One of the additions into the Canadian History Hall since its reorganization in 2017 is a video display of faces of the past. The community of shishalh, near Vancouver, was the site of collaboration between archaeologists and the tribe, who uncovered the remains of a family that had died some four thousand years ago. Digitally reconstructed faces using 3D scanning now stare out across time on a screen; they look at us, they blink, they breathe, and their faces shift position. Following the work done with researching the remains, the bodies were returned to the community for reburial.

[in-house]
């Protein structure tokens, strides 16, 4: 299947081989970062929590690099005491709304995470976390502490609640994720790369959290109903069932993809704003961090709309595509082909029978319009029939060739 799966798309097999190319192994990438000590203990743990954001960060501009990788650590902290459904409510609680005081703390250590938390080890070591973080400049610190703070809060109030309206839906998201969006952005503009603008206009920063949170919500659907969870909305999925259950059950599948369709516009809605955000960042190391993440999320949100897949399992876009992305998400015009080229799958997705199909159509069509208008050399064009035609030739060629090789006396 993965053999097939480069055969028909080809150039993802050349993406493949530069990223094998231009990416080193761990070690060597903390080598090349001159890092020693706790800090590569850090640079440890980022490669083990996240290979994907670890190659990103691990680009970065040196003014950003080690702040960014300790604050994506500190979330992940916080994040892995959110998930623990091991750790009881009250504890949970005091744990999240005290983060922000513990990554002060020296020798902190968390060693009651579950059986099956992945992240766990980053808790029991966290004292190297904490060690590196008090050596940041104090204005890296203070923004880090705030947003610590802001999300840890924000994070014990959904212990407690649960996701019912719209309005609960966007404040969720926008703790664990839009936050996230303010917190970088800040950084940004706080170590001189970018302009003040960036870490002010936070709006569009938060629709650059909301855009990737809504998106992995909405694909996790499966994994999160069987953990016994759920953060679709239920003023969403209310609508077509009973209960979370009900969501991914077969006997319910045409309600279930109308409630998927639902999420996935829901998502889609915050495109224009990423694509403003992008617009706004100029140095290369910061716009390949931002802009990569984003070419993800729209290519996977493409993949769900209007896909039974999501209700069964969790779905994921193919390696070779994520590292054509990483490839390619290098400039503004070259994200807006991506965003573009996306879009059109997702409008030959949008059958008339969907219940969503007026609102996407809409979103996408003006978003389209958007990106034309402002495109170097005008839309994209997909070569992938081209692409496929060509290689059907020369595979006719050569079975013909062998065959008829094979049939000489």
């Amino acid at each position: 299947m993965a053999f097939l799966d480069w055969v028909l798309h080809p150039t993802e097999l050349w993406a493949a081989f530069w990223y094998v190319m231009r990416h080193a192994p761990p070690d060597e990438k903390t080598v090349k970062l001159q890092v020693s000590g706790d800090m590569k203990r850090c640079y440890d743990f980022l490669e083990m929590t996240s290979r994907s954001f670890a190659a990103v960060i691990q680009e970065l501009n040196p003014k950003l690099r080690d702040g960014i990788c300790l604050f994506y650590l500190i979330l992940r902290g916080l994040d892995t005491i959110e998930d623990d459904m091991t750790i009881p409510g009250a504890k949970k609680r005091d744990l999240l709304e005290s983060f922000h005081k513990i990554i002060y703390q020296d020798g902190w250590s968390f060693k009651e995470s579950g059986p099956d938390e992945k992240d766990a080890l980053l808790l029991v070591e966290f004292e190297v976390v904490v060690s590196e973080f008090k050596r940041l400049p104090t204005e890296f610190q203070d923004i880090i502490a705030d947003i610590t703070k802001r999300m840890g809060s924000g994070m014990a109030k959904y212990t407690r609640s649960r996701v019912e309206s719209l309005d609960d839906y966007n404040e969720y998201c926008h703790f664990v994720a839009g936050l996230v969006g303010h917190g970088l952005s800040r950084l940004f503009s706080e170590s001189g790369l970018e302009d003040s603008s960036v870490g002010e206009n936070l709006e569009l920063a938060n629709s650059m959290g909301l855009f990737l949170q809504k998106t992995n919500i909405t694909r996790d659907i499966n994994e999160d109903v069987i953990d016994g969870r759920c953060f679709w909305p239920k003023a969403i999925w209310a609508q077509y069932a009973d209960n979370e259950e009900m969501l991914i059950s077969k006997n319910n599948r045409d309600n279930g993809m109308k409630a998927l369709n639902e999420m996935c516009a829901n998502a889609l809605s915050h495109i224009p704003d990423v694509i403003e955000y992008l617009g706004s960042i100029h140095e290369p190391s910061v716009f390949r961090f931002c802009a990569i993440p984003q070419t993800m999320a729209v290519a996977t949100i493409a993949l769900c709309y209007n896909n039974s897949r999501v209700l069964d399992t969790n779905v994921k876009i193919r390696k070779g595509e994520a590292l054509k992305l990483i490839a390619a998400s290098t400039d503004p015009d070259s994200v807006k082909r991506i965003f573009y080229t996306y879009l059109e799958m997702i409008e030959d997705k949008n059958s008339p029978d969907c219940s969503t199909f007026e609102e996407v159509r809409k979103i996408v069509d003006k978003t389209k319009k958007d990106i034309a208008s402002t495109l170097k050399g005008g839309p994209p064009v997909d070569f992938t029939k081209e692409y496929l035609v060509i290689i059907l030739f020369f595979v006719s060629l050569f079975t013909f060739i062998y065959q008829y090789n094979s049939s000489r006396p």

Saturday, September 18, 2021
Nearby stands a contemporary version of a longstanding Indigenous tradition, the birchbark canoe. The one displayed here was built in 2015 by Mik'maq elder Todd Labrador.
Another face of the past, this time reproduced as a full model, life sized. The Museum and the Inuit community of Arctic Bay collaborated on a reconstruction, based on a skeleton, of a man who lived on Baffin Island eight centuries ago. Replicas of his tool kit are displayed as well. He's been given the name Nuvumiutuq. We'll pick up here tomorrow.